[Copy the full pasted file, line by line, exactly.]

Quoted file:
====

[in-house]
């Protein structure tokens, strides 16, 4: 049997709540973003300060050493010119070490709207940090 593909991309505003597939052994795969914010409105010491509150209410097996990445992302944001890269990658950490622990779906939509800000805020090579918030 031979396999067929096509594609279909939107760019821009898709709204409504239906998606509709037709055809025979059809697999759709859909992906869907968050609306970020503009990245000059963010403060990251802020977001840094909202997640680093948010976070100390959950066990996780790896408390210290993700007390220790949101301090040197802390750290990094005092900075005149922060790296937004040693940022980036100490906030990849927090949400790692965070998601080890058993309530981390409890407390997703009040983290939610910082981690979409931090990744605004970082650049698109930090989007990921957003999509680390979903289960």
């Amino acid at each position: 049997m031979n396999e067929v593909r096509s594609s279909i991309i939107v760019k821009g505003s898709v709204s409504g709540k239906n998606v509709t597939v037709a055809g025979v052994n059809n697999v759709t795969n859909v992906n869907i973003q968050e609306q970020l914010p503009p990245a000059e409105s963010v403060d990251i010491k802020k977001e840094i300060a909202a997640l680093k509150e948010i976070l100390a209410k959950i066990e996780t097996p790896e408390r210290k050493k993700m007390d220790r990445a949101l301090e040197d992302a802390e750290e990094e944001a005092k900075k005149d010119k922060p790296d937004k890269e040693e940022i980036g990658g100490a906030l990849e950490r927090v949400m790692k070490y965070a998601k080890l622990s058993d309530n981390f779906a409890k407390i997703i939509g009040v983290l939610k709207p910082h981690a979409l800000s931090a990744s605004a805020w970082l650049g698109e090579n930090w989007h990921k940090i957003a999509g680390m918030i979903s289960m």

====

[in-house]
């Protein structure tokens, strides 16, 4: 049997709540973003300060050493010119070490709207940090 593909991309505003597939052994795969914010409105010491509150209410097996990445992302944001890269990658950490622990779906939509800000805020090579918030 031979396999067929096509594609279909939107760019821009898709709204409504239906998606509709037709055809025979059809697999759709859909992906869907968050609306970020503009990245000059963010403060990251802020977001840094909202997640680093948010976070100390959950066990996780790896408390210290993700007390220790949101301090040197802390750290990094005092900075005149922060790296937004040693940022980036100490906030990849927090949400790692965070998601080890058993309530981390409890407390997703009040983290939610910082981690979409931090990744605004970082650049698109930090989007990921957003999509680390979903289960």
């Amino acid at each position: 049997m031979n396999e067929v593909r096509s594609s279909i991309i939107v760019k821009g505003s898709v709204s409504g709540k239906n998606v509709t597939v037709a055809g025979v052994n059809n697999v759709t795969n859909v992906n869907i973003q968050e609306q970020l914010p503009p990245a000059e409105s963010v403060d990251i010491k802020k977001e840094i300060a909202a997640l680093k509150e948010i976070l100390a209410k959950i066990e996780t097996p790896e408390r210290k050493k993700m007390d220790r990445a949101l301090e040197d992302a802390e750290e990094e944001a005092k900075k005149d010119k922060p790296d937004k890269e040693e940022i980036g990658g100490a906030l990849e950490r927090v949400m790692k070490y965070a998601k080890l622990s058993d309530n981390f779906a409890k407390i997703i939509g009040v983290l939610k709207p910082h981690a979409l800000s931090a990744s605004a805020w970082l650049g698109e090579n930090w989007h990921k940090i957003a999509g680390m918030i979903s289960m």